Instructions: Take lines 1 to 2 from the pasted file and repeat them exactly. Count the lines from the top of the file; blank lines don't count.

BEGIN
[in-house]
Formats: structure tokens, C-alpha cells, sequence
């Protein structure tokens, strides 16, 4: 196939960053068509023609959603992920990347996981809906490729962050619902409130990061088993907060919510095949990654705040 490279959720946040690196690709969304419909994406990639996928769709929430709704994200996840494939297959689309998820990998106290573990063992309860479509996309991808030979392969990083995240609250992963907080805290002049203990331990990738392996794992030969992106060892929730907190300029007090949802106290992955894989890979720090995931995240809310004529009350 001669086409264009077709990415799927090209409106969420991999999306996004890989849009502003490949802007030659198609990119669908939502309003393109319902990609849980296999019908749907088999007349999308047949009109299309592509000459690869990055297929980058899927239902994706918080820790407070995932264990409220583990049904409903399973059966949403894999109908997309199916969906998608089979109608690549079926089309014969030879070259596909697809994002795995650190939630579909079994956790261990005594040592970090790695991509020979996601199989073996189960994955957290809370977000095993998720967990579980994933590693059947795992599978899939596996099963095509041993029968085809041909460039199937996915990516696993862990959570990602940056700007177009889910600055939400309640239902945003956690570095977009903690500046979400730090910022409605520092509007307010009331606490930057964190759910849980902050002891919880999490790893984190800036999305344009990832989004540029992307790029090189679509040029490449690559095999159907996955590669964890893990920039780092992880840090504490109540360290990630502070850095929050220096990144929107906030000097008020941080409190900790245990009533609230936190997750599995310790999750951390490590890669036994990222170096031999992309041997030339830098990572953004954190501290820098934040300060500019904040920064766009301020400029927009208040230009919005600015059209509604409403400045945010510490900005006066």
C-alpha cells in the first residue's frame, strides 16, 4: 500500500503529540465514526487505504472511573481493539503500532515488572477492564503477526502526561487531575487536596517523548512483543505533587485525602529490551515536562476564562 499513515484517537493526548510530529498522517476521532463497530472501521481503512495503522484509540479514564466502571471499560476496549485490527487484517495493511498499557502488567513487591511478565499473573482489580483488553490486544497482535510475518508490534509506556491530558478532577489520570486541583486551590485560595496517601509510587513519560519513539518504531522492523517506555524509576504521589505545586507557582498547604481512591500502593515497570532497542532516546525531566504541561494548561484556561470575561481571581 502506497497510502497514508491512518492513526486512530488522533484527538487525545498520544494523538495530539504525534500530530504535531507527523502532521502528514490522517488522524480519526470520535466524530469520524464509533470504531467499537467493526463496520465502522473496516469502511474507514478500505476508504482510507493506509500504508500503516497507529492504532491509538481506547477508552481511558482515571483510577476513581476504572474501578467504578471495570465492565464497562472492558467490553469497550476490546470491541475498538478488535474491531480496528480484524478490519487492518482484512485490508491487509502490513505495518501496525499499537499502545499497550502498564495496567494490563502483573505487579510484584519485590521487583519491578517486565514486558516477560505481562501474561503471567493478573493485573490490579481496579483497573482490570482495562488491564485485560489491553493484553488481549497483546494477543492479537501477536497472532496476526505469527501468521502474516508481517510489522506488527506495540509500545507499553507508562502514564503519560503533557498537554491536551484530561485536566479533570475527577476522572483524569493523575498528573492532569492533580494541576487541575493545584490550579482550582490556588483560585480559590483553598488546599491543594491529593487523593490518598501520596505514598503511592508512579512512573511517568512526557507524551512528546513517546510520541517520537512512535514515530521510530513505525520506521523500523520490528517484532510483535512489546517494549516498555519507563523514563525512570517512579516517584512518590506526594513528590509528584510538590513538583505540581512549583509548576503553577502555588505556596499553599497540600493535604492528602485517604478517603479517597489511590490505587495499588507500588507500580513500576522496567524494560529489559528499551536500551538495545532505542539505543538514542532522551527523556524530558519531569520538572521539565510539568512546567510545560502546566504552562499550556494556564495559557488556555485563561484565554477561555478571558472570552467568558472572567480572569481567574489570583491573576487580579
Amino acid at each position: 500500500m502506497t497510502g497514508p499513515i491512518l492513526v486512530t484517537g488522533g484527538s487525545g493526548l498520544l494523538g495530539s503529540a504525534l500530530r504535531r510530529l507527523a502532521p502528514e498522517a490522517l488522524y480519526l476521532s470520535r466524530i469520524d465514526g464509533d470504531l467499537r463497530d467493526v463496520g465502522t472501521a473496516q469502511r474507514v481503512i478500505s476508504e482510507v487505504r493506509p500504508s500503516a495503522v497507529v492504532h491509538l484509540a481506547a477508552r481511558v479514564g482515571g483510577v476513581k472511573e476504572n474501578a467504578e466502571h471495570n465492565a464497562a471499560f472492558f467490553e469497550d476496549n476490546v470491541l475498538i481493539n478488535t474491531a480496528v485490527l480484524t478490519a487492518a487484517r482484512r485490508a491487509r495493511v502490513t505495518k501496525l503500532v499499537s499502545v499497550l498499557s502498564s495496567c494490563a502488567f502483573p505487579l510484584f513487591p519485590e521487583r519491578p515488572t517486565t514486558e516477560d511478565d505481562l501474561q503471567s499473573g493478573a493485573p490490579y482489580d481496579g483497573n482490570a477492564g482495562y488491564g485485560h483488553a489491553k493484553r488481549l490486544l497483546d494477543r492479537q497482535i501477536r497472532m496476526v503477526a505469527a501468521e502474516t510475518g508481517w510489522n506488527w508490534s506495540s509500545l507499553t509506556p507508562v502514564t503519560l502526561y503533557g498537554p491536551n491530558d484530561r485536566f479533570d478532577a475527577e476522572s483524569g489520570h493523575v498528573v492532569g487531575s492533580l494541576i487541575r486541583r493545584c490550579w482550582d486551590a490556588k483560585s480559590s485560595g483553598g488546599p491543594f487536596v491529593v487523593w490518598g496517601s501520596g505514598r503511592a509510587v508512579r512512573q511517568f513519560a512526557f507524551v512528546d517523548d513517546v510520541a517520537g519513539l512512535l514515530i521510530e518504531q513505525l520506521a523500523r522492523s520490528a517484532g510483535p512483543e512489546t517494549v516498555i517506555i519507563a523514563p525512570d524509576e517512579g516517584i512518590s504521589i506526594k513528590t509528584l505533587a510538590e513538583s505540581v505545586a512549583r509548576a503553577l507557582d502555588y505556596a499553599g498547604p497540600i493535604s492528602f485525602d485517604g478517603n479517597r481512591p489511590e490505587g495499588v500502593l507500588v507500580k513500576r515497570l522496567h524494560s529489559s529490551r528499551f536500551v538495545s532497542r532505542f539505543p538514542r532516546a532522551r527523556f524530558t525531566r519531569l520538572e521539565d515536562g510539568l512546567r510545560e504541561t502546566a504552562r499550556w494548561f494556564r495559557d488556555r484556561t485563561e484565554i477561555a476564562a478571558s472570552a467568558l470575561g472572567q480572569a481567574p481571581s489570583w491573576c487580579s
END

[in-house]
Formats: structure tokens, C-alpha cells, sequence